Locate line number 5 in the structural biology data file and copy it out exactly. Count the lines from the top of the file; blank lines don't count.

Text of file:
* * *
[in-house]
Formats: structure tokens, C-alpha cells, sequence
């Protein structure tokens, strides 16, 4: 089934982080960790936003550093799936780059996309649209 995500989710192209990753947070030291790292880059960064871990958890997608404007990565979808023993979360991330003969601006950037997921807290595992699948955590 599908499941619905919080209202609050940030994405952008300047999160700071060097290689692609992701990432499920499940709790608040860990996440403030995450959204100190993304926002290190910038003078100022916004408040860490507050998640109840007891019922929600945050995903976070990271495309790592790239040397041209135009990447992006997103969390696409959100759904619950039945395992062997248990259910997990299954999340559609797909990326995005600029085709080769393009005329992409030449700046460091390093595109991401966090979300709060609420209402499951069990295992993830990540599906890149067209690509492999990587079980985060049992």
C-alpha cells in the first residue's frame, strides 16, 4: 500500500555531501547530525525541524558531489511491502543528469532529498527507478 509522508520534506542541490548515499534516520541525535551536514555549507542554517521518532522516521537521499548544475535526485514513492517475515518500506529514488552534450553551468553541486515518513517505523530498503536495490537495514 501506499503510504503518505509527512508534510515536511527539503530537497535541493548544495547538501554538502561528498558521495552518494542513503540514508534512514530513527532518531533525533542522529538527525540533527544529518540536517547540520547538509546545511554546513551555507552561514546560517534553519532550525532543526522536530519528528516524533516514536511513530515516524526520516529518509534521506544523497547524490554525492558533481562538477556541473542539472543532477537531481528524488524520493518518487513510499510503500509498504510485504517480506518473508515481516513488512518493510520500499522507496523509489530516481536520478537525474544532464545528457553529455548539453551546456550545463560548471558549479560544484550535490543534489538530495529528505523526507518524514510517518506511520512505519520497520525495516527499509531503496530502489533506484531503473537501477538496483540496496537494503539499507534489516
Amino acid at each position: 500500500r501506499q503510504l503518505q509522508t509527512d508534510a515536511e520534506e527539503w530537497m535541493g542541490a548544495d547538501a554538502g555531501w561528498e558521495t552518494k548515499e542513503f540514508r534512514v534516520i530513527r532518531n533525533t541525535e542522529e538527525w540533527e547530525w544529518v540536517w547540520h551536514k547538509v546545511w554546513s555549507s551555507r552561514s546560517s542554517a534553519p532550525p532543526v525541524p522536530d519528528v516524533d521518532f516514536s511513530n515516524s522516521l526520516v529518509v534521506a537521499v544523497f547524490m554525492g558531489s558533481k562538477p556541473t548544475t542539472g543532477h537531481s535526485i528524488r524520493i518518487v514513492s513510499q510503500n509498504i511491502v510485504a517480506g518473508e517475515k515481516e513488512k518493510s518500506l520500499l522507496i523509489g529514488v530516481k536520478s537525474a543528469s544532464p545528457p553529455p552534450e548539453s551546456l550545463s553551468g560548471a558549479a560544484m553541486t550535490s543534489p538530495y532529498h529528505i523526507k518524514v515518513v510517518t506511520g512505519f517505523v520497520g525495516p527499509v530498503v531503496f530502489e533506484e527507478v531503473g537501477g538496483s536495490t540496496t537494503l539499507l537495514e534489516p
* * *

Amino acid at each position: 500500500r501506499q503510504l503518505q509522508t509527512d508534510a515536511e520534506e527539503w530537497m535541493g542541490a548544495d547538501a554538502g555531501w561528498e558521495t552518494k548515499e542513503f540514508r534512514v534516520i530513527r532518531n533525533t541525535e542522529e538527525w540533527e547530525w544529518v540536517w547540520h551536514k547538509v546545511w554546513s555549507s551555507r552561514s546560517s542554517a534553519p532550525p532543526v525541524p522536530d519528528v516524533d521518532f516514536s511513530n515516524s522516521l526520516v529518509v534521506a537521499v544523497f547524490m554525492g558531489s558533481k562538477p556541473t548544475t542539472g543532477h537531481s535526485i528524488r524520493i518518487v514513492s513510499q510503500n509498504i511491502v510485504a517480506g518473508e517475515k515481516e513488512k518493510s518500506l520500499l522507496i523509489g529514488v530516481k536520478s537525474a543528469s544532464p545528457p553529455p552534450e548539453s551546456l550545463s553551468g560548471a558549479a560544484m553541486t550535490s543534489p538530495y532529498h529528505i523526507k518524514v515518513v510517518t506511520g512505519f517505523v520497520g525495516p527499509v530498503v531503496f530502489e533506484e527507478v531503473g537501477g538496483s536495490t540496496t537494503l539499507l537495514e534489516p